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    • CommentAuthorFlabyo
    • CommentTimeNov 15th 2013
    I think a lot of the reason that all this death by fucking and general nasty behaviour in the animal world has take this long to come to light is because all those Victorian explorers refused to write it down when they saw it. One of the major complaints levelled against Darwin's theories was that most people believed that the animal kingdom was inherently 'nice' and 'proper' and he was saying no, it's red in tooth and claw.

    Some years back I saw some Attenborough thing about British garden birds, and it showed a scene where a male sparrow knocks up a female then flies off, another male comes over and uses his beak to remove the previous males sperm from the female before having a go himself. This repeats with several more males.

    Yeah, animals are nasty bastards.
    • CommentAuthorWood
    • CommentTimeNov 23rd 2013
    Ladies and gentlemen, the elusive deap-see bigfin squid :

    and someone constructed this image from the video :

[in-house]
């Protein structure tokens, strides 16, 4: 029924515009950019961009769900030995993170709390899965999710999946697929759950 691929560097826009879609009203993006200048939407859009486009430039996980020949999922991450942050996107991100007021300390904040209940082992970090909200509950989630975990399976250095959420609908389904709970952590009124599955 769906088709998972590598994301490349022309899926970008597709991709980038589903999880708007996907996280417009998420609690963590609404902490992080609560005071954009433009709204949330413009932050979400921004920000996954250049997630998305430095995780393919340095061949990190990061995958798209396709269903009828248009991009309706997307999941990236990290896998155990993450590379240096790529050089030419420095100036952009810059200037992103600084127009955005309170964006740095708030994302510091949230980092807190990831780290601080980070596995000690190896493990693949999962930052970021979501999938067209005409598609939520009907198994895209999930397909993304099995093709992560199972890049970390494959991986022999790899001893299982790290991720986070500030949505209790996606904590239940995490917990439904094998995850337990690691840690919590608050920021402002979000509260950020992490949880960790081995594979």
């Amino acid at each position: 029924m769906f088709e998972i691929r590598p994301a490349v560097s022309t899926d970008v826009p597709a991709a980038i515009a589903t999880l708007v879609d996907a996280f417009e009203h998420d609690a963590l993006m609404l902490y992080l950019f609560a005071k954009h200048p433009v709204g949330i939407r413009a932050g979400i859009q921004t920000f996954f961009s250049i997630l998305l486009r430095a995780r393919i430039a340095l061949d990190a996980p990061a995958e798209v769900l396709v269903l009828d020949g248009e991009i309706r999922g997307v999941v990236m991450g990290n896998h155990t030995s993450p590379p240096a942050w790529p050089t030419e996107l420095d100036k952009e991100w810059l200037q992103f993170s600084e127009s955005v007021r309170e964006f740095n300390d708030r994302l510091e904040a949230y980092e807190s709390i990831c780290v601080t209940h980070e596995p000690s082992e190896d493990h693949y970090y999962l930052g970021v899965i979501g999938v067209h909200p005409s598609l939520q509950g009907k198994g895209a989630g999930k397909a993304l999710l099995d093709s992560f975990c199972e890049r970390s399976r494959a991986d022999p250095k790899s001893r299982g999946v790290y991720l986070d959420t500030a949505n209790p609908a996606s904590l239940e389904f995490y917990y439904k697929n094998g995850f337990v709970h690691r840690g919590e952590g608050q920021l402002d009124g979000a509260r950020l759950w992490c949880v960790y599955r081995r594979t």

• CommentAuthorWood
    • CommentTimeDec 16th 2013
    I have no idea what these are, but I'm going to hazard a guess and say they're for reproduction ?

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    I think it may be just a tad bit late to try and continue that genetic line there…

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    • CommentAuthorWood
    • CommentTimeJan 18th 2014
    Great tits: murderous rapacious flesh-rending predators!

    If you live in Europe, you'll be familiar with that cute little bird, commonly seen in gardens and feeding stations :

    The tits’ behaviour was not opportunistic: they specifically searched for hibernating bats, using both auditory and visual cues, and then pulled them out of their roosting cavities and pecked them to death [see gory photo below]

    • CommentTimeMay 12th 2014 edited
    Meet the Saint Helena Earwig:

    • CommentAuthorWood
    • CommentTimeMay 14th 2014
    1. Takeshi Yamada is a rogue taxidermist creating fake creatures out of organic and inorganic materials

    2. There is (or was) such a thing as the St Helena giant earwig, growing as large as 84 mm (3.3 in) in length (including forceps), but it looks rather different from that picture. More pictures here

    3. It's still a monster bug, and Napoleon never stood a chance.
    • CommentAuthorWood
    • CommentTimeJan 13th 2015
    Time to ressurect my favourite thread !

    A scientist chose to give birth to a bot fly larva so that he could film the whole process. "video not for the squeamish" as you might expect.

    Why is it that an animal that is actively trying to kill us, such as a lion, gets more respect than one that is only trying to nibble on us a little, without causing much harm?